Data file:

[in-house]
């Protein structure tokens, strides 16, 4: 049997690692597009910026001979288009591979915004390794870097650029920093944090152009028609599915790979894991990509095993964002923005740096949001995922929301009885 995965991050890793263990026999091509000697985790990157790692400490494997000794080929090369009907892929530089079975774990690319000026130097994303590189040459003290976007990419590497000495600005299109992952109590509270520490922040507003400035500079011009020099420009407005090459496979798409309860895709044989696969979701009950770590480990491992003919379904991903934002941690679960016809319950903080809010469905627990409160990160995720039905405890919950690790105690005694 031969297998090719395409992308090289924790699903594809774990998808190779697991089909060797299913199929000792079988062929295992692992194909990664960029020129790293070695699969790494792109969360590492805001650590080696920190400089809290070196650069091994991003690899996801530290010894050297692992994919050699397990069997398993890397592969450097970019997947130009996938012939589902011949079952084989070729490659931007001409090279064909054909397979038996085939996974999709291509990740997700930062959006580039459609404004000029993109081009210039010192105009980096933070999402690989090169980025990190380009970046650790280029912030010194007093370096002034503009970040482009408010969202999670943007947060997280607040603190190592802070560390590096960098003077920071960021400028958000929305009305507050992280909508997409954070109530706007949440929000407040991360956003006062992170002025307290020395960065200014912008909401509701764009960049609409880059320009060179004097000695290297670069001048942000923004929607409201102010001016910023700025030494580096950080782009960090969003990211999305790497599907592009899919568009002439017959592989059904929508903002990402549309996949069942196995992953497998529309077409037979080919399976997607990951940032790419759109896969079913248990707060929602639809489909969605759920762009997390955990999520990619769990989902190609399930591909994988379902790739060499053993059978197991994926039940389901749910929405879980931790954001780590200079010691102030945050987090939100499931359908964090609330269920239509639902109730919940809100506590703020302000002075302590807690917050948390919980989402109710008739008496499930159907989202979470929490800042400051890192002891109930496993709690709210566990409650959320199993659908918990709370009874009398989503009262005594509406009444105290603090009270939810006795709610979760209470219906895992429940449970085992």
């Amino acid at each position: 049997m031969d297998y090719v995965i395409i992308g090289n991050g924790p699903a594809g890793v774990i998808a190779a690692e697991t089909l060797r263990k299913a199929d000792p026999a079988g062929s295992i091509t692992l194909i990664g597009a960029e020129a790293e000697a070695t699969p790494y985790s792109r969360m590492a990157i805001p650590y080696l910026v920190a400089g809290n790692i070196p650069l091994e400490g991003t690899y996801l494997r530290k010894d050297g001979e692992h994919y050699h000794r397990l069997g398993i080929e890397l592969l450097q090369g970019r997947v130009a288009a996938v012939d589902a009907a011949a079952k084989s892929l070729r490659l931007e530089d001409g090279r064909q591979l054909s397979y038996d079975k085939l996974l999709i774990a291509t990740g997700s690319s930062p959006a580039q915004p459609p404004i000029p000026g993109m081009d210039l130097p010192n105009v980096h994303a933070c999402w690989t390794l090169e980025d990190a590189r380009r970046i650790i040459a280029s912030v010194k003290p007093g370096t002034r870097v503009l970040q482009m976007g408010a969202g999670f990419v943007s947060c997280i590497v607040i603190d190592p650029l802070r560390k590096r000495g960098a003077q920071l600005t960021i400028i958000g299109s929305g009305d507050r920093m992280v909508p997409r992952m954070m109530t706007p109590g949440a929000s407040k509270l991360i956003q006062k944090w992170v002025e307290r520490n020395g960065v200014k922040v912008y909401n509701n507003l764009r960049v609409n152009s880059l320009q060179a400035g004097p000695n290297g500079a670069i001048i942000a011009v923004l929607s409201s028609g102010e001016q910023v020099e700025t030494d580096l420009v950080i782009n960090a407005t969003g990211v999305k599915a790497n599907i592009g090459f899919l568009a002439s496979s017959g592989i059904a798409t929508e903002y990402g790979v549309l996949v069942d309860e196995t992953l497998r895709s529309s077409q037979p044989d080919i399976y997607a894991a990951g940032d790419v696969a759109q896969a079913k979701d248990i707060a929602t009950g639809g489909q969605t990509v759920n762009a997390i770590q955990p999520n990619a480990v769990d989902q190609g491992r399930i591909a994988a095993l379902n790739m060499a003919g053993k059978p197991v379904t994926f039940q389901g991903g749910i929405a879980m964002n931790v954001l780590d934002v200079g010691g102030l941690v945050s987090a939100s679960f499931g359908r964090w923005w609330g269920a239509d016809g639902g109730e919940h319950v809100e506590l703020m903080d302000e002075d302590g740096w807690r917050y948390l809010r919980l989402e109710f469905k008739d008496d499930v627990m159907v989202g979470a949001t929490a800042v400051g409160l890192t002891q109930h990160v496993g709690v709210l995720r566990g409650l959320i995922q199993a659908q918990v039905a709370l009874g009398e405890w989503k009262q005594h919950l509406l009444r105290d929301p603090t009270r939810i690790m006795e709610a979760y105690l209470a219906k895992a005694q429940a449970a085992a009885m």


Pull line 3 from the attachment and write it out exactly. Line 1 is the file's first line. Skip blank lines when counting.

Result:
């Amino acid at each position: 049997m031969d297998y090719v995965i395409i992308g090289n991050g924790p699903a594809g890793v774990i998808a190779a690692e697991t089909l060797r263990k299913a199929d000792p026999a079988g062929s295992i091509t692992l194909i990664g597009a960029e020129a790293e000697a070695t699969p790494y985790s792109r969360m590492a990157i805001p650590y080696l910026v920190a400089g809290n790692i070196p650069l091994e400490g991003t690899y996801l494997r530290k010894d050297g001979e692992h994919y050699h000794r397990l069997g398993i080929e890397l592969l450097q090369g970019r997947v130009a288009a996938v012939d589902a009907a011949a079952k084989s892929l070729r490659l931007e530089d001409g090279r064909q591979l054909s397979y038996d079975k085939l996974l999709i774990a291509t990740g997700s690319s930062p959006a580039q915004p459609p404004i000029p000026g993109m081009d210039l130097p010192n105009v980096h994303a933070c999402w690989t390794l090169e980025d990190a590189r380009r970046i650790i040459a280029s912030v010194k003290p007093g370096t002034r870097v503009l970040q482009m976007g408010a969202g999670f990419v943007s947060c997280i590497v607040i603190d190592p650029l802070r560390k590096r000495g960098a003077q920071l600005t960021i400028i958000g299109s929305g009305d507050r920093m992280v909508p997409r992952m954070m109530t706007p109590g949440a929000s407040k509270l991360i956003q006062k944090w992170v002025e307290r520490n020395g960065v200014k922040v912008y909401n509701n507003l764009r960049v609409n152009s880059l320009q060179a400035g004097p000695n290297g500079a670069i001048i942000a011009v923004l929607s409201s028609g102010e001016q910023v020099e700025t030494d580096l420009v950080i782009n960090a407005t969003g990211v999305k599915a790497n599907i592009g090459f899919l568009a002439s496979s017959g592989i059904a798409t929508e903002y990402g790979v549309l996949v069942d309860e196995t992953l497998r895709s529309s077409q037979p044989d080919i399976y997607a894991a990951g940032d790419v696969a759109q896969a079913k979701d248990i707060a929602t009950g639809g489909q969605t990509v759920n762009a997390i770590q955990p999520n990619a480990v769990d989902q190609g491992r399930i591909a994988a095993l379902n790739m060499a003919g053993k059978p197991v379904t994926f039940q389901g991903g749910i929405a879980m964002n931790v954001l780590d934002v200079g010691g102030l941690v945050s987090a939100s679960f499931g359908r964090w923005w609330g269920a239509d016809g639902g109730e919940h319950v809100e506590l703020m903080d302000e002075d302590g740096w807690r917050y948390l809010r919980l989402e109710f469905k008739d008496d499930v627990m159907v989202g979470a949001t929490a800042v400051g409160l890192t002891q109930h990160v496993g709690v709210l995720r566990g409650l959320i995922q199993a659908q918990v039905a709370l009874g009398e405890w989503k009262q005594h919950l509406l009444r105290d929301p603090t009270r939810i690790m006795e709610a979760y105690l209470a219906k895992a005694q429940a449970a085992a009885m």